Wednesday, July 30, 2003


Manhattan’s upper West Side is unlike any place I've ever been to: half the population are Jewish with minyanim on every corner and something for everyone, whatever their persuasion. There is even an Eruv! Whilst the upper West Side has a very large community, it differs from many others in that it's residents don't intend on staying. Most hope to meet someone, get married and move on to the Suburbs. At times - it's as if people's entire lives are based around dating. That being the case, why are so many still single? One answer may be that quite a few are married already …. to their careers. They live to work, to establish themselves, to get to the top, and earn a six-figure salary. In a city where a twelve-hour day is the norm and a two week annual holiday a privilege, people talk about little else but work. Psychologically speaking, they never leave the office!

Another answer may be that people are spoilt for choice. A local Rabbi compared the situation to cable TV: "if you don’t like what you see, just switch channels, there are hundreds more to choose from”. Despite there being more Jewish singles here than any place on earth, it seems that 'more' doesn't guarantee satisfaction. Men complain that Women are neurotic and obsessive. Women complain that Men are self-centred, wimpish, and career obsessed. On balance, women have it tougher than their menfolk. Many would like to settle down, but most men here seem to be more interested in furthering their career, whilst waiting for the “perfect woman”.

If the upper West Side is a Mecca for Jewish singles, then “OZ” (pronounced “O-ZEE”) is its "holy of holies". "OZ" stands for the name of the Shul, “Ohav Tzedek". On Friday night at "OZ" the numbers are overwhelming, with 600 plus crowding into Shul, and standing room only for latecomers. People congregate outside for up to an hour afterwards, with many searching for a date, or somewhere to eat. Whenever a Bachelor arrives in town (otherwise described as "new talent"), all eyes are fixed on him. "Where does he live? What does he do? (i.e. how much does he earn?) where’s he from?”. I actually saw a group of women fighting over someone: "He's mine, I saw him first", "No, I saw him first". English accents always seem to attract the most interest. Englishmen are seen as being more cultured. But it’s also because the local men have such an appalling reputation.

Despite there being a lot to fault, this is one of the most vibrant, exciting and passionate communities I've come across. Firstly, people seem so much more educated and cultivated both within Jewish and secular spheres. Because of the separation of religion and state, religious schools are private and are attended by a high proportion of the community. The standard of Limudei Kodesh is high and put our schools here to shame. Orthodox women are far more liberated than they are here. Many are familiar with Talmud, and more than a few are running the affairs of the community. I could say fairly confidently that the women over there know rather more than men do over here. And they're very opinionated. I have heard English men complain that American women have "attitude". What they mean is, they speak their mind, and they know what they're talking about.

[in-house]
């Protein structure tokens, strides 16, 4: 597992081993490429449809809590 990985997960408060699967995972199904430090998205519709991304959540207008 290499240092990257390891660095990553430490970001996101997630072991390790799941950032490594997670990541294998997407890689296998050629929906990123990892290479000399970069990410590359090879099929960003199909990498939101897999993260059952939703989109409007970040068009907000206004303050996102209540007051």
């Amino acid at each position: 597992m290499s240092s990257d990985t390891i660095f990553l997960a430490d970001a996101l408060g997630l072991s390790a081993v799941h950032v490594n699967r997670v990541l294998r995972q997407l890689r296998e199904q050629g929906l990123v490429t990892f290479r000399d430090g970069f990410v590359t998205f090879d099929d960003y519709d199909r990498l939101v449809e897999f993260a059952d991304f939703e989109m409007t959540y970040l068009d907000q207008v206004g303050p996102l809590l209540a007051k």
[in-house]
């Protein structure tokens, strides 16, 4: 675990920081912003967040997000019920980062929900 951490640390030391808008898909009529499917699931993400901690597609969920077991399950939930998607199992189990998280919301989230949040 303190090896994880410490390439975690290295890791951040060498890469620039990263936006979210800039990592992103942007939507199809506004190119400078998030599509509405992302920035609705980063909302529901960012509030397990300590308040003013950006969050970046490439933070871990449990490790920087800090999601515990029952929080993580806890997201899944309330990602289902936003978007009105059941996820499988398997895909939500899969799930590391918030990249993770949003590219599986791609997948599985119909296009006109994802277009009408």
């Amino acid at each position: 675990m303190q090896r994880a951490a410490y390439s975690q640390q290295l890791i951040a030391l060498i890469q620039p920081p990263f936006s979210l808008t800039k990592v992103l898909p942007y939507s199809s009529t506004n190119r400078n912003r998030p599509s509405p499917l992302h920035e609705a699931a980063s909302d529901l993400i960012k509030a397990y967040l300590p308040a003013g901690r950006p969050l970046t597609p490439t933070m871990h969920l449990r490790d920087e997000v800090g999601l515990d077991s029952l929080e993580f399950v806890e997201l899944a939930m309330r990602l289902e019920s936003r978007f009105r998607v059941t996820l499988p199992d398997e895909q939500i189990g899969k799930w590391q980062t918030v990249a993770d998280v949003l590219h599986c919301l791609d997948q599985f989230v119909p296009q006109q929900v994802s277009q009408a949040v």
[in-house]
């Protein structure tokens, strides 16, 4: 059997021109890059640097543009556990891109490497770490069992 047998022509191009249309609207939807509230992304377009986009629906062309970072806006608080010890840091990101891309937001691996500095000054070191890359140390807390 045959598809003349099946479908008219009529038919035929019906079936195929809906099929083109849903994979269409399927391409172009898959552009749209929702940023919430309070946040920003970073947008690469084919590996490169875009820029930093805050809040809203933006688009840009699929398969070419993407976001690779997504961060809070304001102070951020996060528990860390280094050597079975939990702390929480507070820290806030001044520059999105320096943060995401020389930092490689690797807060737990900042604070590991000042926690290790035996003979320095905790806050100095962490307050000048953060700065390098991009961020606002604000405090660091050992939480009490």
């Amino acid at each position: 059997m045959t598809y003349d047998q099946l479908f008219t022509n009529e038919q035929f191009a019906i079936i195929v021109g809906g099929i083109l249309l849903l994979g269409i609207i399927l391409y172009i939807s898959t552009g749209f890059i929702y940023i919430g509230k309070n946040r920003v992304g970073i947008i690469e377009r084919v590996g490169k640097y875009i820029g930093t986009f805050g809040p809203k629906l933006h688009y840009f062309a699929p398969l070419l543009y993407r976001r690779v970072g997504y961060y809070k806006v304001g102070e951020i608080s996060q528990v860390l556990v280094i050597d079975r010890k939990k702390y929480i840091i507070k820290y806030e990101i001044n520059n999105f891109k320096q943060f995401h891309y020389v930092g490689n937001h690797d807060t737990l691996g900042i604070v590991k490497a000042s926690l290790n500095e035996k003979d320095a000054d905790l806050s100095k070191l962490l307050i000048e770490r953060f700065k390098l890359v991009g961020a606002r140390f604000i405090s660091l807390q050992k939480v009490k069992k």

What was also impressive was the level of activity in community life. When the English don't like something, they whinge. New Yorkers on the other hand have more faith in themselves and get things done. Everyone seems to be involved in the community at some level, whether it's fundraising for a political cause, running educational courses, (or marrying people off). (Stay in Town for more than a few days, and someone will try and set you up with their friend).

And we could learn a lot from them about hospitality. The Shul's I visited actively welcome visitors. If new to the community, you can be sure of an invitation to Friday night dinner. Friday night is the best time to meet people, when far more women go to Shul than on Shabbat morning. The locals may be hospitable, but be warned, they're also very nosey! Whilst I avoid discussing work on weekends, New Yorkers regard Friday night dinner as a "talking shop", an opportunity to "network", or to find a new job. Avoid discussion of your career, and people think you're being evasive.

New Yorkers are obsessive about networking. Apart from the Friday night table, people visit conferences, go to forums and attend parties, just to network. But it's certainly effective. If you’re out of a job, you can be sure of finding someone who knows somebody else. And if you want to meet people with similar interests, you'll find them. People are also very spontaneous. Things happen quickly, and you have to be on the ball. Mention to a colleague that you're out of work, and you could find yourself with an interview that same afternoon! And if you make a new friend on Monday, expect an invitation for dinner on Tuesday. Forget about your diary, people arrange things on the spot!

New York's upper West Side is an exciting place, it's certainly the best cure for apathy that I've come across, but it's easier to live there if you're a man, particularly an Englishman. People open doors for you, strangers invite you for meals and girls ask you out on dates. I'm not sure I would have enjoyed it as much if I were a woman!